Ethan Allen


18 May 2010

Testing is one of the primary pain points for cross-platform mobile development. The complexity involved in replicating various environments can be daunting, time consuming, and expensive. Emulators are approximations of devices, at best, and creating a testing lab with actual devices can be cost-prohibitive. This article discusses a remote service called DeviceAnywhere, which allows you to use several actual mobile devices through a virtualized model.

Challenges of testing

Anyone who has developed web applications for awhile remembers that the challenge of cross-platform testing became pervasive during the early days, when you had to contend with different system architectures, varying bandwidths, browser versions, HTML specifications, and so on. (I may be dating myself here, but I remember having to code to a baseline of 133 MHz processor with 64 MB RAM and a 28K modem. Throwing in MSIE, Netscape, Mosaic, and Lynx on top of Windows 95/NT, Mac OS 7/8, and SunOS/Solaris and the testing permutations became positively mind-numbing.)
The same testing complexities from the past have emerged once more in the mobile computing environments. The number of devices, subtle differences, and the rate of obsolescence have made testing more daunting. Luckily, testing technology has evolved with other forms of computing. Instead of having to rely solely on limited approximations of devices, or creating and maintaining an expensive testing lab, there are services that allow the use of the actual devices remotely.
One such service that I have used successfully is called DeviceAnywhere, which allows you to use the actual device through a virtualized model. How does DeviceAnywhere create this model? The short version is that DeviceAnywhere hardwires actual handheld devices into their datacenter and then creates a virtual view to the end user through a standalone application. The datacenter looks like parts of the "Matrix" made available though an Internet connection with a hint of the "Borg" on the finish.

The Adobe Virtual Developer Laboratory

In conjunction with DeviceAnywhere, Adobe has created the Virtual Developer Laboratory (VDL) to aid in your testing of Adobe Flash Player on mobile devices. We created this VDL with a focus on updated environments, latest builds of Flash Player, and current devices.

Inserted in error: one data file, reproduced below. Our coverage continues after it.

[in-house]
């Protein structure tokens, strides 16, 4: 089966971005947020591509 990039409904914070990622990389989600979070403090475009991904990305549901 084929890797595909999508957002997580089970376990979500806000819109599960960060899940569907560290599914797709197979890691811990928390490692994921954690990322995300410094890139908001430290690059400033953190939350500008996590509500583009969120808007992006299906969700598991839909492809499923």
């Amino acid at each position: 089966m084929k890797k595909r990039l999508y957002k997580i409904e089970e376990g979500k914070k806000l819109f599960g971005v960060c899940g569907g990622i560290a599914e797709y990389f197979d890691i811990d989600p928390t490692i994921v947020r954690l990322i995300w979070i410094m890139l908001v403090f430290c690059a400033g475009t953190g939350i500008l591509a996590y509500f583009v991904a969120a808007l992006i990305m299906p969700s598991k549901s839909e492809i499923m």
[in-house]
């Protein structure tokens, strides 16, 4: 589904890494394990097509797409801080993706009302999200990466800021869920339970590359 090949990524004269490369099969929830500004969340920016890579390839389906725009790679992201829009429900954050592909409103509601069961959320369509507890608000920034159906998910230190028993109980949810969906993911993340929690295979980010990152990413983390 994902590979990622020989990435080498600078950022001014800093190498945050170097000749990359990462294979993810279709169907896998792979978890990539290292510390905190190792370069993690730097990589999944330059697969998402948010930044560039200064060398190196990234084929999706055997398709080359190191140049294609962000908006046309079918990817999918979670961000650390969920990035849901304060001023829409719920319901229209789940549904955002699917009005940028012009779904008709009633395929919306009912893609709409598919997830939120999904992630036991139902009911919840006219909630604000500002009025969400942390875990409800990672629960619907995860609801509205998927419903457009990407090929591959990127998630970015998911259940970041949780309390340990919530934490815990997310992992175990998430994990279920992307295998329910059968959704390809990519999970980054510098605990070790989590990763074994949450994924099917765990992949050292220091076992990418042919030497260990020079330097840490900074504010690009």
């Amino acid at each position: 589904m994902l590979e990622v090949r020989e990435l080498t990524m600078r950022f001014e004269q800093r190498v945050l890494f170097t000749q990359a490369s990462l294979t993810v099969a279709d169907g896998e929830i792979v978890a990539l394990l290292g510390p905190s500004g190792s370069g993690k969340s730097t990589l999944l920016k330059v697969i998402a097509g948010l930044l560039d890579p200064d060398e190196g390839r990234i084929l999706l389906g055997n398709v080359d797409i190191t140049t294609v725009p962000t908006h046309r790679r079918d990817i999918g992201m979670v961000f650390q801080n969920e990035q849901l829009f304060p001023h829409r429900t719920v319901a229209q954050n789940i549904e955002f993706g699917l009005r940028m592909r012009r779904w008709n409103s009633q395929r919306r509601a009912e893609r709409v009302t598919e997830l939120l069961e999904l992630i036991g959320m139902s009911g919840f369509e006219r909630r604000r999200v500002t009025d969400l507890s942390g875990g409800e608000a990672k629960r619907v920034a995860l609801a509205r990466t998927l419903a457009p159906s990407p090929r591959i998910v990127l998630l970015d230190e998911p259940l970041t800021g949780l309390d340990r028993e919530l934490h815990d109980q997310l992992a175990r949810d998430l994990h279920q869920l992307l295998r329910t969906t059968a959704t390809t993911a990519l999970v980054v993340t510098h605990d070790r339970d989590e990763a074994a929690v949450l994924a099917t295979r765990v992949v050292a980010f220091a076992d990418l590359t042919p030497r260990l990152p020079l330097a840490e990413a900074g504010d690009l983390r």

The reason for creating the Adobe VDL is to ensure that you have the actual environments for useful testing. Having the Adobe VDL decreases testing complexity, time, cost, and frustration while increasing productivity and confidence in the end product.
As part of the creation of the Adobe VDL, we are subsidizing a group of developers to aid us in refining the process, environment, and use of this service. In essence, we are paying a group of developers to ensure that our VDL meets the needs of the Adobe developer community.
One of the primary functions I use in the VDL is the Test Case Manager capability. Once I create a test case, I can fully or partially automate the process. By creating automated test cases, I can ensure consistent actions between teting sessions.
I also create testing "objects" (short test cases in DeviceAnywhere) and reuse them across test case projects . I can assemble these objects in various combinations to create individual test cases. One task I perform with these objects is the automation of rote activities. A simple example is the creation of an object to step through the following sequence:
  1. Unlock the phone.
  2. Open the web browser.
  3. Modify the phone's settings.
  4. Type in a desired URL.
  5. Load a URL.
Though the above example is rather simple, I am able to automate 15–20 repetitive actions while ensuring consistency throughout each use of the test case. Take those 15–20 actions and multiply them during the course of development and the manual entry savings are in the thousands.
Another feature of DeviceAnywhere that has become essential to me is exporting fames and videos of a testing session. It automatically captures video for each session on a 15-minute sliding window—such as the last 15 minutes of a session. I can export a portion of that video, or a PNG of an individual frame, and then send the video or frames to the developers, input the visual information into test and/or bug tracking software, or send to others stakeholders. Your marketing resources may also find uses for this video/frame capture function. (The session capture can also be used to compile a demo for marketing purposes. One manner of doing this would be to write a test case that mimics a desired marketing sequence, executes the script, and exports the video. )
The Adobe VDL is an easy, systematic, and intuitive tool to test applications and/or behaviors on a variety of devices. Accessing the VDL is done though an application provided by DeviceAnywhere.

Learning more about the VDL

For detailed information regarding the DeviceAnywhere platform, watch the following webinar:
The following is an illustrated workflow within DeviceAnywhere:
Open the DeviceAnywhere application and log in
Figure 1. Open the DeviceAnywhere application and log in.
Choose Adobe VDL from the drop-down list
Figure 2. Choose Adobe VDL from the drop-down list.
Right-click the device you want to use for testing and choose the Acquire Device option
Figure 3. Right-click the device you want to use for testing and choose the Acquire Device option.
Start interacting with the virtualized device in the right panel
Figure 4. Start interacting with the virtualized device in the right panel.
Every development project requires testing, no matter how much you may wish it did not. Given the immutable law of testing, you may find that DeviceAnywhere is a service that minimizes time, cost, and anxiety for your development projects. Please e-mail me if you are interested in being added to group of developers we are subsidizing for the Adobe VDL on DeviceAnywhere.